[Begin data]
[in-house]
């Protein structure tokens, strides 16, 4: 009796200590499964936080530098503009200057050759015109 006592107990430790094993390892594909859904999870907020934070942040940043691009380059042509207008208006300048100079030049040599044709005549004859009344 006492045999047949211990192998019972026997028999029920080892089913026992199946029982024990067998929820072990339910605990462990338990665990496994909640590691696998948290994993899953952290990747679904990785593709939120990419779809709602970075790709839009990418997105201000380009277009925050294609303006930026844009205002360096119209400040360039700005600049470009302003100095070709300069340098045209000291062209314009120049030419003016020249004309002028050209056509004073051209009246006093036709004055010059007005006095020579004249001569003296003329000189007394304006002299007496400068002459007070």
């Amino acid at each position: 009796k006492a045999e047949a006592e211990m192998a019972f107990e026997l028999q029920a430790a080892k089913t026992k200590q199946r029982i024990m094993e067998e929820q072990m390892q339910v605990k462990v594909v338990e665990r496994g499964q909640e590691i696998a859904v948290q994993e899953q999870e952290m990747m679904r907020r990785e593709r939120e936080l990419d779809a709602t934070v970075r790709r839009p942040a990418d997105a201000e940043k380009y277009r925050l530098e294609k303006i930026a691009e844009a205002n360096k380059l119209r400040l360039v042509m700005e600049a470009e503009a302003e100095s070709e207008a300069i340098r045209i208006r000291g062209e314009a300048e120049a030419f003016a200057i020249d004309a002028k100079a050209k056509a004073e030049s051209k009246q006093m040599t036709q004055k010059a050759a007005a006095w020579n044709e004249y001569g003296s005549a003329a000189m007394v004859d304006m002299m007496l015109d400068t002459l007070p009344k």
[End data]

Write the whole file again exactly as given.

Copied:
[in-house]
């Protein structure tokens, strides 16, 4: 009796200590499964936080530098503009200057050759015109 006592107990430790094993390892594909859904999870907020934070942040940043691009380059042509207008208006300048100079030049040599044709005549004859009344 006492045999047949211990192998019972026997028999029920080892089913026992199946029982024990067998929820072990339910605990462990338990665990496994909640590691696998948290994993899953952290990747679904990785593709939120990419779809709602970075790709839009990418997105201000380009277009925050294609303006930026844009205002360096119209400040360039700005600049470009302003100095070709300069340098045209000291062209314009120049030419003016020249004309002028050209056509004073051209009246006093036709004055010059007005006095020579004249001569003296003329000189007394304006002299007496400068002459007070």
């Amino acid at each position: 009796k006492a045999e047949a006592e211990m192998a019972f107990e026997l028999q029920a430790a080892k089913t026992k200590q199946r029982i024990m094993e067998e929820q072990m390892q339910v605990k462990v594909v338990e665990r496994g499964q909640e590691i696998a859904v948290q994993e899953q999870e952290m990747m679904r907020r990785e593709r939120e936080l990419d779809a709602t934070v970075r790709r839009p942040a990418d997105a201000e940043k380009y277009r925050l530098e294609k303006i930026a691009e844009a205002n360096k380059l119209r400040l360039v042509m700005e600049a470009e503009a302003e100095s070709e207008a300069i340098r045209i208006r000291g062209e314009a300048e120049a030419f003016a200057i020249d004309a002028k100079a050209k056509a004073e030049s051209k009246q006093m040599t036709q004055k010059a050759a007005a006095w020579n044709e004249y001569g003296s005549a003329a000189m007394v004859d304006m002299m007496l015109d400068t002459l007070p009344k």